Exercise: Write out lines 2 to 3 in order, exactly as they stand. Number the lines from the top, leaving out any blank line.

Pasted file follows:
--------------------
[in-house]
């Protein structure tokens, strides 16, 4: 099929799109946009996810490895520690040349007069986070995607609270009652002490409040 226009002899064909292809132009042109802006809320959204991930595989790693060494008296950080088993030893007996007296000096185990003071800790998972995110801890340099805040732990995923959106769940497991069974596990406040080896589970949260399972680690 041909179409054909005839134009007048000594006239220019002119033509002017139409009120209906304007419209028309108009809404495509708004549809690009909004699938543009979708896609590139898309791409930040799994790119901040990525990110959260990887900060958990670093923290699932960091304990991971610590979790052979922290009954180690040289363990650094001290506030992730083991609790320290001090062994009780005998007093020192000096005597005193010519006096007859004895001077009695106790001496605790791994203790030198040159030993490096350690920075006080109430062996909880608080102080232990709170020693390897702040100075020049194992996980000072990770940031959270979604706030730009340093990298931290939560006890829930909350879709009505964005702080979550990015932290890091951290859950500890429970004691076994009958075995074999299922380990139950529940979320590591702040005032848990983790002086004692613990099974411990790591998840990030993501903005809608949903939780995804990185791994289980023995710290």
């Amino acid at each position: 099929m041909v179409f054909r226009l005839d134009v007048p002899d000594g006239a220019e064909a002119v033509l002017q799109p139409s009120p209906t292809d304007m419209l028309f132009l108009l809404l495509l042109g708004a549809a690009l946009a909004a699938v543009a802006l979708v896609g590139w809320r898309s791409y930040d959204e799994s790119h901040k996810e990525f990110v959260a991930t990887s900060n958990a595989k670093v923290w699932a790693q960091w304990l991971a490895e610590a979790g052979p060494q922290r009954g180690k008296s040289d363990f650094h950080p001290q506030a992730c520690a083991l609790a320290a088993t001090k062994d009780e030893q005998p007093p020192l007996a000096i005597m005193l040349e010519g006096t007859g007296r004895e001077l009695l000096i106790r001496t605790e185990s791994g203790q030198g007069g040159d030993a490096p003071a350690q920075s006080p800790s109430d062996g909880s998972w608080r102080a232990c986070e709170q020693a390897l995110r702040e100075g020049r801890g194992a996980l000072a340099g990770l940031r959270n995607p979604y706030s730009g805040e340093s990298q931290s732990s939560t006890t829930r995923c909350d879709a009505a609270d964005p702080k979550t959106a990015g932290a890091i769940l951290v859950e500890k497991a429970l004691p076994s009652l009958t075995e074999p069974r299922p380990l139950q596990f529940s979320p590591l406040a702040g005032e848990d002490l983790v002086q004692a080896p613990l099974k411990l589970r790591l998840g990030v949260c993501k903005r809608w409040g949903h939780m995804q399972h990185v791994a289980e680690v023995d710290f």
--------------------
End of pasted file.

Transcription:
């Protein structure tokens, strides 16, 4: 099929799109946009996810490895520690040349007069986070995607609270009652002490409040 226009002899064909292809132009042109802006809320959204991930595989790693060494008296950080088993030893007996007296000096185990003071800790998972995110801890340099805040732990995923959106769940497991069974596990406040080896589970949260399972680690 041909179409054909005839134009007048000594006239220019002119033509002017139409009120209906304007419209028309108009809404495509708004549809690009909004699938543009979708896609590139898309791409930040799994790119901040990525990110959260990887900060958990670093923290699932960091304990991971610590979790052979922290009954180690040289363990650094001290506030992730083991609790320290001090062994009780005998007093020192000096005597005193010519006096007859004895001077009695106790001496605790791994203790030198040159030993490096350690920075006080109430062996909880608080102080232990709170020693390897702040100075020049194992996980000072990770940031959270979604706030730009340093990298931290939560006890829930909350879709009505964005702080979550990015932290890091951290859950500890429970004691076994009958075995074999299922380990139950529940979320590591702040005032848990983790002086004692613990099974411990790591998840990030993501903005809608949903939780995804990185791994289980023995710290």
């Amino acid at each position: 099929m041909v179409f054909r226009l005839d134009v007048p002899d000594g006239a220019e064909a002119v033509l002017q799109p139409s009120p209906t292809d304007m419209l028309f132009l108009l809404l495509l042109g708004a549809a690009l946009a909004a699938v543009a802006l979708v896609g590139w809320r898309s791409y930040d959204e799994s790119h901040k996810e990525f990110v959260a991930t990887s900060n958990a595989k670093v923290w699932a790693q960091w304990l991971a490895e610590a979790g052979p060494q922290r009954g180690k008296s040289d363990f650094h950080p001290q506030a992730c520690a083991l609790a320290a088993t001090k062994d009780e030893q005998p007093p020192l007996a000096i005597m005193l040349e010519g006096t007859g007296r004895e001077l009695l000096i106790r001496t605790e185990s791994g203790q030198g007069g040159d030993a490096p003071a350690q920075s006080p800790s109430d062996g909880s998972w608080r102080a232990c986070e709170q020693a390897l995110r702040e100075g020049r801890g194992a996980l000072a340099g990770l940031r959270n995607p979604y706030s730009g805040e340093s990298q931290s732990s939560t006890t829930r995923c909350d879709a009505a609270d964005p702080k979550t959106a990015g932290a890091i769940l951290v859950e500890k497991a429970l004691p076994s009652l009958t075995e074999p069974r299922p380990l139950q596990f529940s979320p590591l406040a702040g005032e848990d002490l983790v002086q004692a080896p613990l099974k411990l589970r790591l998840g990030v949260c993501k903005r809608w409040g949903h939780m995804q399972h990185v791994a289980e680690v023995d710290f």